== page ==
# Shryock hopes numbers add up

## Craig Lamb

HARRISON TOWNSHIP, Mich. — Look on the console of Fletcher Shryock’s boat and you’ll see what looks like mathematical equations. Even the steering wheel is covered in writing.

The sum of the numbers is the most important part of Shryock’s strategy at the Bass Pro Shops Bassmaster Northern Open presented by Allstate. The numbers represent the miles it takes him to reach certain landmarks. Those help calculate the speed he and his boat must travel to arrive at his fishing area.

It’s a long way. To be exact, it’s 100 miles one way.

“I’m running so far the weather where I’m fishing is different than Detroit.”

The weather, and specifically the wind, is the reason for the numbers. Shryock hopes they run in his favor for tomorrow’s final round of the tournament on Lake St. Clair. For him though, it’s a tournament on Lake Erie, the final stop on the zigzag route that takes Shryock to his fishing spot.

Shryock is fifth place, about five pounds behind two-day leader Joe Balog. The win is in reach if the wind blows in the right direction. If not, he can’t get to his fish and the plan is a bust.

The numbers and abbreviations tell the story of just how long he’s traveling. His dashboard doubles as a travel log. It’s a crude approach that works given the circumstances. Paper gets wet and the pages can blow out of the boat. Any clear spot on the dash or steering wheel gets marked with abbreviations of the landmarks and the mileage.

Here are a few examples.

The picture shows he traveled 18 miles through Lake St. Clair, plus another 27 miles through the Detroit River for a total of 45 miles. Add another 35 miles across a bay and the sum is 80 miles. The “WW” represents his fishing spot at another 30 miles. Sum up the total and you get 110 miles.

At each landmark Shryock must determine whether or not there’s enough time to fish. If not, it meant turning back around. So far so good.

Buy-in from his co-anglers is a given. It must be.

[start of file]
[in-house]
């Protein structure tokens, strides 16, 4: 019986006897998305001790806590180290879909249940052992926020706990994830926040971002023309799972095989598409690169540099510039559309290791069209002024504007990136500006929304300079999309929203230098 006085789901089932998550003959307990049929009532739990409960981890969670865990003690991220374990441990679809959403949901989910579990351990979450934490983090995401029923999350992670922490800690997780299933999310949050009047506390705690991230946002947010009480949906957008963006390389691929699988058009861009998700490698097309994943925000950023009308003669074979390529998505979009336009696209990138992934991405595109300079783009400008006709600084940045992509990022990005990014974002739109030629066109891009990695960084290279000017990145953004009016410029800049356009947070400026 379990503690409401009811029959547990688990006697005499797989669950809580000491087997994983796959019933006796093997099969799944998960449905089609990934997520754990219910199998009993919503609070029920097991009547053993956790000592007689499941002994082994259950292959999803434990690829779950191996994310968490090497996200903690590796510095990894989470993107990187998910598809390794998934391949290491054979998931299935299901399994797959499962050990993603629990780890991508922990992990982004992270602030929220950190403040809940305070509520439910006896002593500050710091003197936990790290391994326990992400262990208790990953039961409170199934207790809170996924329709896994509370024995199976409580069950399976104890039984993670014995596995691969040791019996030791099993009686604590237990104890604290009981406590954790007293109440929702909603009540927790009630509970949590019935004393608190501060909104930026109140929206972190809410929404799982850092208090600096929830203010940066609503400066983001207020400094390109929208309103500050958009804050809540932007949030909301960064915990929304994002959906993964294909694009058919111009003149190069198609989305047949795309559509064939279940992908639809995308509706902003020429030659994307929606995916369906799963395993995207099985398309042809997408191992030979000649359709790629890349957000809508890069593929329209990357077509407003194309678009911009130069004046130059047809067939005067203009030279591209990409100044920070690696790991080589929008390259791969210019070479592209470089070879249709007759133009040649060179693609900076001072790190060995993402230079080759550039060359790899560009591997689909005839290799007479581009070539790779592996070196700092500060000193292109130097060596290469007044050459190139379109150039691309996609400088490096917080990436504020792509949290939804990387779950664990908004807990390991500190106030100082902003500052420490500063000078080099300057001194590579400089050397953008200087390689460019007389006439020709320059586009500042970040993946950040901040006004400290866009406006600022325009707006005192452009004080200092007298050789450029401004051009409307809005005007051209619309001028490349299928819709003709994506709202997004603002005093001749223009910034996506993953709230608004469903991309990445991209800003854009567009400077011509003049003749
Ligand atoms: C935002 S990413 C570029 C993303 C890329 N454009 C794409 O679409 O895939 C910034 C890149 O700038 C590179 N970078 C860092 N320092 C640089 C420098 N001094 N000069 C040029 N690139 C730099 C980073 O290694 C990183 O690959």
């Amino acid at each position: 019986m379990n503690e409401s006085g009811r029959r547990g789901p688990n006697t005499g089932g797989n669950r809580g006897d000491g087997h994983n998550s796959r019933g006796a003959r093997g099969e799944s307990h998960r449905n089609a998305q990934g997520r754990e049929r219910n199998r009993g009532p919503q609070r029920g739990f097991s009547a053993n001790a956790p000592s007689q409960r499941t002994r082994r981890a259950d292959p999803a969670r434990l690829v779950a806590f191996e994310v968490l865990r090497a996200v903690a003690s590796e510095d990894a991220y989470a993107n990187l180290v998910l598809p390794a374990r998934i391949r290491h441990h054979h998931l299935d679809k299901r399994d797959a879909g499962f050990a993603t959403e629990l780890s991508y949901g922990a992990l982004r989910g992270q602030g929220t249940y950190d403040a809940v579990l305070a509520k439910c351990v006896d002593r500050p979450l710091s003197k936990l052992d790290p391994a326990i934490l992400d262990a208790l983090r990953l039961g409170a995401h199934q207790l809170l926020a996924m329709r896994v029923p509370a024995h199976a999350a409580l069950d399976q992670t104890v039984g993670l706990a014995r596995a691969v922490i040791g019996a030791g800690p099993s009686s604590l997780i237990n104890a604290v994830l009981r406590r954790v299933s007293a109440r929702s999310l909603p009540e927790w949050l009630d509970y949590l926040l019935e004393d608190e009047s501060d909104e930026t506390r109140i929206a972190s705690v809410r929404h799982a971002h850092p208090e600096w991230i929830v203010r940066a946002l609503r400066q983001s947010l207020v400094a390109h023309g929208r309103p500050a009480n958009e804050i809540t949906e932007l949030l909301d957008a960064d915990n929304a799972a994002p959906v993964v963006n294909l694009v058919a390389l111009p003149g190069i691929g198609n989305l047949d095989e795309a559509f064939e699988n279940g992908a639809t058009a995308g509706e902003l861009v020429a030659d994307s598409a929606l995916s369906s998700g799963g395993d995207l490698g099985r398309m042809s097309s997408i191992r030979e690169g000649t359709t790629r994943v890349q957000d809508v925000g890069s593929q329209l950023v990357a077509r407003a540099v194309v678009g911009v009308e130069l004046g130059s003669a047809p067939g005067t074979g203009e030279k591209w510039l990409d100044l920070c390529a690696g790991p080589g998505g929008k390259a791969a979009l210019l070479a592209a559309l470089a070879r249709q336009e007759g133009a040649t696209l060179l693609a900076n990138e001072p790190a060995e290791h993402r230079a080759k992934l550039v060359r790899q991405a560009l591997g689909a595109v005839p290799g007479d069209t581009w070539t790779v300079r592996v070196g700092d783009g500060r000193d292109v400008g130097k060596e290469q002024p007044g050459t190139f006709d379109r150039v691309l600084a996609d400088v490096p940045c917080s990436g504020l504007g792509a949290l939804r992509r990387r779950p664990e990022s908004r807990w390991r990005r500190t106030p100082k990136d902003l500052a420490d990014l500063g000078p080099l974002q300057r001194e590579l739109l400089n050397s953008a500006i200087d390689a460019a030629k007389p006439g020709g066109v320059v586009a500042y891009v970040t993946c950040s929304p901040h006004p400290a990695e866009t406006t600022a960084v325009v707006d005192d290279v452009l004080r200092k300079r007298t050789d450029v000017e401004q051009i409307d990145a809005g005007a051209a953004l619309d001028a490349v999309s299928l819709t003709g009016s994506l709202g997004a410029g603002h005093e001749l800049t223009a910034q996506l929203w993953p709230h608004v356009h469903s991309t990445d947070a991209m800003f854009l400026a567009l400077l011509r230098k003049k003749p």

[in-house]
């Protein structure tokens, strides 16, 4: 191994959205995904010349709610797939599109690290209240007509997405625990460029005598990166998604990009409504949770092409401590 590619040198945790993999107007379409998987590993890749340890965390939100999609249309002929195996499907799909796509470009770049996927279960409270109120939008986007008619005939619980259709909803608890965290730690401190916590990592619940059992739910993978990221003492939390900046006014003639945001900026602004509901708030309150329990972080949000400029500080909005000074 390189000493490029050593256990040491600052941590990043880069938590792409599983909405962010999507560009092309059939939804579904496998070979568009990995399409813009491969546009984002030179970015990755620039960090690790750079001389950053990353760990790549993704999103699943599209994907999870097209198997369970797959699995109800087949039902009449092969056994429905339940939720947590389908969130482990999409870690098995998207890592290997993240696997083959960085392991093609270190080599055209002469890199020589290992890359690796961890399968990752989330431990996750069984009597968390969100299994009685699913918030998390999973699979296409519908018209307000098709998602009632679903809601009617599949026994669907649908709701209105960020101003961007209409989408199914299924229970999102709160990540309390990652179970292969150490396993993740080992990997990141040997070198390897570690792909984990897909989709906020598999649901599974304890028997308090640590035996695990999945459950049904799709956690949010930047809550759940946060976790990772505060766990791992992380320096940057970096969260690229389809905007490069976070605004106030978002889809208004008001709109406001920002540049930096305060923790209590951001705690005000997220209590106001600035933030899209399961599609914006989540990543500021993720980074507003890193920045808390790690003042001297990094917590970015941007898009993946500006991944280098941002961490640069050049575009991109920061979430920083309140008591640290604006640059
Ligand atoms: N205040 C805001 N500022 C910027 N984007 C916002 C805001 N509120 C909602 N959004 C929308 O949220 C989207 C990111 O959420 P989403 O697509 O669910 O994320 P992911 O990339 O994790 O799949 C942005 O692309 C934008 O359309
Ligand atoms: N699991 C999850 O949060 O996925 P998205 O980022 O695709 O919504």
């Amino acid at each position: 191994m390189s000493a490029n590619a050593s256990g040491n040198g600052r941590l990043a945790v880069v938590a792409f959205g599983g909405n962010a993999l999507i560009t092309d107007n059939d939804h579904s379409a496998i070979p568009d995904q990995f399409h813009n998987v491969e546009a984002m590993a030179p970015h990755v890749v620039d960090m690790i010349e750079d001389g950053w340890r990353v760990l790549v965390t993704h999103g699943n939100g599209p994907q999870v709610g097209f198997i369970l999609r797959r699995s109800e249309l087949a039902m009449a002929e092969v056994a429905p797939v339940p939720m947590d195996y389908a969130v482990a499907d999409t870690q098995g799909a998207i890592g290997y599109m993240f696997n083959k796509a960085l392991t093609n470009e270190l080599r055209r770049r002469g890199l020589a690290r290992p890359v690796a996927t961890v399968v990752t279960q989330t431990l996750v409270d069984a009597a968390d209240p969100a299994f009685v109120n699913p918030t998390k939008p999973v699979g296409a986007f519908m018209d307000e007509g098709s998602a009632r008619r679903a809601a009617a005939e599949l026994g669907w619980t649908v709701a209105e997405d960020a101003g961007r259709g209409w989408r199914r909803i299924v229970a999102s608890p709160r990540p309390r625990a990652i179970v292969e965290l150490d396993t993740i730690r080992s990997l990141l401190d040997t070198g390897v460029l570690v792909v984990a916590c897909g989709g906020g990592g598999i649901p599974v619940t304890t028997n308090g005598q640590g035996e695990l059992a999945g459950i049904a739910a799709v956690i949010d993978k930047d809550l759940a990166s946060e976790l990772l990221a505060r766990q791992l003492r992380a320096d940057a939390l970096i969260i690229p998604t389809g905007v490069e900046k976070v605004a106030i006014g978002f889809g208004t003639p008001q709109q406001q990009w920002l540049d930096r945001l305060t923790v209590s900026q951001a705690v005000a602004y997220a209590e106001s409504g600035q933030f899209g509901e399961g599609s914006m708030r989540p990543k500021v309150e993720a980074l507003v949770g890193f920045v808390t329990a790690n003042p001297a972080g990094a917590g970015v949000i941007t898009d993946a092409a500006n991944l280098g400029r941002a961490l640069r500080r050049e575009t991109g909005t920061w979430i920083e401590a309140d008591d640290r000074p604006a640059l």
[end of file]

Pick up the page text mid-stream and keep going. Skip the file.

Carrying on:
“The day before I’ve asked them if they are physically in shape to handle this boat ride,” he said. “I don’t want anyone to get hurt.”

The run isn’t unsafe. Shryock’s boat is made to handle it. He’s also highly skilled in navigating the likes of an inland sea like Lake Erie. Listen to him describe the ride and you’d think he’s licensed to run a sea-going freighter.

“I can run six footers if I’m running with them, because I can run the trough at 40 miles-an-hour.”

For Shryock, handling the boat through those troughs and traversing rolling waves is like running a dirt bike course. In fact, that’s what he did professionally before joining the bass tour. The biggest difference is the terrain is constantly moving.

“If I take a six-footer head on, then I’m not going to go but 10 miles-an-hour.”

That’s what concerns him most about Saturday’s final round. So far the wind has blown from the southwest. A significant cold front is due tonight, and the wind direction is expected to shift to the northeast. If so, then Shryock can get to his fish.

The time on site is brief but worth it, he says.

“I’m going for 25 pound limits and nothing less.”

Still, time is not on his side, depending on which way the wind blows. And he’s ever so aware of what time means. Here’s another entry from today’s travel log.

Written on a spoke of the steering wheel: “Left 1:10.”

That’s the time this afternoon he departed the fishing area.

Scribbled on another spoke of the wheel: “Chk In 3:15.”

Translated, it meant that check-in time was 3:15 p.m.

Shryock needed all of it to get back to avoid risking late penalties that would cost him the day’s weight. Tomorrow he’ll go for broke. But even with 25 pounds in the boat he’ll still need to get back on time.

Checking his tackle for the final day Shryock made sure of one important detail. It wasn’t a lure.

It was a fresh supply of Sharpie pens.